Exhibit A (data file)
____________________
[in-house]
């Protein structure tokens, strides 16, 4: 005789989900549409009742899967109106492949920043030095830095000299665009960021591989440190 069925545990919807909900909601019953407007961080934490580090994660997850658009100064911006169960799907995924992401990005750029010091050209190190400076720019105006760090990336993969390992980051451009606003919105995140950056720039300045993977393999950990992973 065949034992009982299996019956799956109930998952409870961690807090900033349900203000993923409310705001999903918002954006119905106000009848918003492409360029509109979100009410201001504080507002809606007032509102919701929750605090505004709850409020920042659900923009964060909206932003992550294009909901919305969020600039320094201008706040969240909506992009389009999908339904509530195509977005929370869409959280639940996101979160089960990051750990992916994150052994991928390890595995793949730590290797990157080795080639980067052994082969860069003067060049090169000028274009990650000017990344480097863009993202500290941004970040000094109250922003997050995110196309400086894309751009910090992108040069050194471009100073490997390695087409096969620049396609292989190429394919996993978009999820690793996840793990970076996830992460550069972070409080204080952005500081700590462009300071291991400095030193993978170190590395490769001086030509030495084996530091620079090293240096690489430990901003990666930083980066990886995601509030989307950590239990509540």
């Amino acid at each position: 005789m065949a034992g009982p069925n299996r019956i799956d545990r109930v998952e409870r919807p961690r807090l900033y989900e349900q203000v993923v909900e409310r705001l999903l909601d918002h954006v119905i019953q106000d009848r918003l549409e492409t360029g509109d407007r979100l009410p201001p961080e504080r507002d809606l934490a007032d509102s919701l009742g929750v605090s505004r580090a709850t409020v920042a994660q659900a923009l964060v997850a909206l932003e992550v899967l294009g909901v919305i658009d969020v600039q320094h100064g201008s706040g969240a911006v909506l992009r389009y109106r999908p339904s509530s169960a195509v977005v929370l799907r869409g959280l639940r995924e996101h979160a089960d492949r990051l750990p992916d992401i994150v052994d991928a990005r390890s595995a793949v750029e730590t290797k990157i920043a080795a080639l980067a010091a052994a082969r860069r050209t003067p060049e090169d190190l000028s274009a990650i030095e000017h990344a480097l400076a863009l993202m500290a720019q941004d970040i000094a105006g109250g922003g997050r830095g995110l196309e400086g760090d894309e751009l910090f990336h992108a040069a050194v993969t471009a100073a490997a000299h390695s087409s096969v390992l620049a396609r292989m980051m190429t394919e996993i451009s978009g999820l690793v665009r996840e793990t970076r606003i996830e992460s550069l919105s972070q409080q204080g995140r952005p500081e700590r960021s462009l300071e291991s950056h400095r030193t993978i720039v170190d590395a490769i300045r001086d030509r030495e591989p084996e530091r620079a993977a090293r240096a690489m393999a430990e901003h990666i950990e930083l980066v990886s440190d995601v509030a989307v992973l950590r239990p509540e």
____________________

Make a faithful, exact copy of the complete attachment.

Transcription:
[in-house]
């Protein structure tokens, strides 16, 4: 005789989900549409009742899967109106492949920043030095830095000299665009960021591989440190 069925545990919807909900909601019953407007961080934490580090994660997850658009100064911006169960799907995924992401990005750029010091050209190190400076720019105006760090990336993969390992980051451009606003919105995140950056720039300045993977393999950990992973 065949034992009982299996019956799956109930998952409870961690807090900033349900203000993923409310705001999903918002954006119905106000009848918003492409360029509109979100009410201001504080507002809606007032509102919701929750605090505004709850409020920042659900923009964060909206932003992550294009909901919305969020600039320094201008706040969240909506992009389009999908339904509530195509977005929370869409959280639940996101979160089960990051750990992916994150052994991928390890595995793949730590290797990157080795080639980067052994082969860069003067060049090169000028274009990650000017990344480097863009993202500290941004970040000094109250922003997050995110196309400086894309751009910090992108040069050194471009100073490997390695087409096969620049396609292989190429394919996993978009999820690793996840793990970076996830992460550069972070409080204080952005500081700590462009300071291991400095030193993978170190590395490769001086030509030495084996530091620079090293240096690489430990901003990666930083980066990886995601509030989307950590239990509540």
């Amino acid at each position: 005789m065949a034992g009982p069925n299996r019956i799956d545990r109930v998952e409870r919807p961690r807090l900033y989900e349900q203000v993923v909900e409310r705001l999903l909601d918002h954006v119905i019953q106000d009848r918003l549409e492409t360029g509109d407007r979100l009410p201001p961080e504080r507002d809606l934490a007032d509102s919701l009742g929750v605090s505004r580090a709850t409020v920042a994660q659900a923009l964060v997850a909206l932003e992550v899967l294009g909901v919305i658009d969020v600039q320094h100064g201008s706040g969240a911006v909506l992009r389009y109106r999908p339904s509530s169960a195509v977005v929370l799907r869409g959280l639940r995924e996101h979160a089960d492949r990051l750990p992916d992401i994150v052994d991928a990005r390890s595995a793949v750029e730590t290797k990157i920043a080795a080639l980067a010091a052994a082969r860069r050209t003067p060049e090169d190190l000028s274009a990650i030095e000017h990344a480097l400076a863009l993202m500290a720019q941004d970040i000094a105006g109250g922003g997050r830095g995110l196309e400086g760090d894309e751009l910090f990336h992108a040069a050194v993969t471009a100073a490997a000299h390695s087409s096969v390992l620049a396609r292989m980051m190429t394919e996993i451009s978009g999820l690793v665009r996840e793990t970076r606003i996830e992460s550069l919105s972070q409080q204080g995140r952005p500081e700590r960021s462009l300071e291991s950056h400095r030193t993978i720039v170190d590395a490769i300045r001086d030509r030495e591989p084996e530091r620079a993977a090293r240096a690489m393999a430990e901003h990666i950990e930083l980066v990886s440190d995601v509030a989307v992973l950590r239990p509540e």